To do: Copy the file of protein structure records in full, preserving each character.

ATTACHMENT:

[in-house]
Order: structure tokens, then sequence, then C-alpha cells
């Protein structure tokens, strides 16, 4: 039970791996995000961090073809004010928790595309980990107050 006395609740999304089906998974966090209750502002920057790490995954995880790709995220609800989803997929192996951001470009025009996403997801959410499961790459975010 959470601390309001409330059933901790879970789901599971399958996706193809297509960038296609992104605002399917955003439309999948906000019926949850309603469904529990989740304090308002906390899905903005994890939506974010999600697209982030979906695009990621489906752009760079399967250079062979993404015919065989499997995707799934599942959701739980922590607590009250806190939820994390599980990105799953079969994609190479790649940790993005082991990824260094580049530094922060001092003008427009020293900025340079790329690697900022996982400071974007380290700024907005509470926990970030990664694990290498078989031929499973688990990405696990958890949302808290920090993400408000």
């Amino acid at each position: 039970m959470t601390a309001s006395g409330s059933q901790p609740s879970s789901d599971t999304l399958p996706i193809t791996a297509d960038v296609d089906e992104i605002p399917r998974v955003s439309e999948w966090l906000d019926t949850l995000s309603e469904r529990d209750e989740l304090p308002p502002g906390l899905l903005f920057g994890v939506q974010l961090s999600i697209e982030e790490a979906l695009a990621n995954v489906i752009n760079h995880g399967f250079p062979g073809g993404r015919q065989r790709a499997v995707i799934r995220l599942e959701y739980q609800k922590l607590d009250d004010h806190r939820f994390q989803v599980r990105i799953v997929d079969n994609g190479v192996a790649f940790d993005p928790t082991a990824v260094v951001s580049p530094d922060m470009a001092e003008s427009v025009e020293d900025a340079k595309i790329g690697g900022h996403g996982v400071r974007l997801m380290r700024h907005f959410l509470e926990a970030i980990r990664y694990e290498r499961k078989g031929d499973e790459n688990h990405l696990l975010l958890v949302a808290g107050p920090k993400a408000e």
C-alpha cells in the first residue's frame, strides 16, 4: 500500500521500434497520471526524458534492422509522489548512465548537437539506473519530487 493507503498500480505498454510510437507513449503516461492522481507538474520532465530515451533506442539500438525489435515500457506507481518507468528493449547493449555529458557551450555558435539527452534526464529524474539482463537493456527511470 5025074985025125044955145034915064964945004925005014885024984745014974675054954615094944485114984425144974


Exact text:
[in-house]
Order: structure tokens, then sequence, then C-alpha cells
């Protein structure tokens, strides 16, 4: 039970791996995000961090073809004010928790595309980990107050 006395609740999304089906998974966090209750502002920057790490995954995880790709995220609800989803997929192996951001470009025009996403997801959410499961790459975010 959470601390309001409330059933901790879970789901599971399958996706193809297509960038296609992104605002399917955003439309999948906000019926949850309603469904529990989740304090308002906390899905903005994890939506974010999600697209982030979906695009990621489906752009760079399967250079062979993404015919065989499997995707799934599942959701739980922590607590009250806190939820994390599980990105799953079969994609190479790649940790993005082991990824260094580049530094922060001092003008427009020293900025340079790329690697900022996982400071974007380290700024907005509470926990970030990664694990290498078989031929499973688990990405696990958890949302808290920090993400408000």
């Amino acid at each position: 039970m959470t601390a309001s006395g409330s059933q901790p609740s879970s789901d599971t999304l399958p996706i193809t791996a297509d960038v296609d089906e992104i605002p399917r998974v955003s439309e999948w966090l906000d019926t949850l995000s309603e469904r529990d209750e989740l304090p308002p502002g906390l899905l903005f920057g994890v939506q974010l961090s999600i697209e982030e790490a979906l695009a990621n995954v489906i752009n760079h995880g399967f250079p062979g073809g993404r015919q065989r790709a499997v995707i799934r995220l599942e959701y739980q609800k922590l607590d009250d004010h806190r939820f994390q989803v599980r990105i799953v997929d079969n994609g190479v192996a790649f940790d993005p928790t082991a990824v260094v951001s580049p530094d922060m470009a001092e003008s427009v025009e020293d900025a340079k595309i790329g690697g900022h996403g996982v400071r974007l997801m380290r700024h907005f959410l509470e926990a970030i980990r990664y694990e290498r499961k078989g031929d499973e790459n688990h990405l696990l975010l958890v949302a808290g107050p920090k993400a408000e």
C-alpha cells in the first residue's frame, strides 16, 4: 500500500521500434497520471526524458534492422509522489548512465548537437539506473519530487 493507503498500480505498454510510437507513449503516461492522481507538474520532465530515451533506442539500438525489435515500457506507481518507468528493449547493449555529458557551450555558435539527452534526464529524474539482463537493456527511470 5025074985025125044955145034915064964945004925005014885024984745014974675054954615094944485114984425144974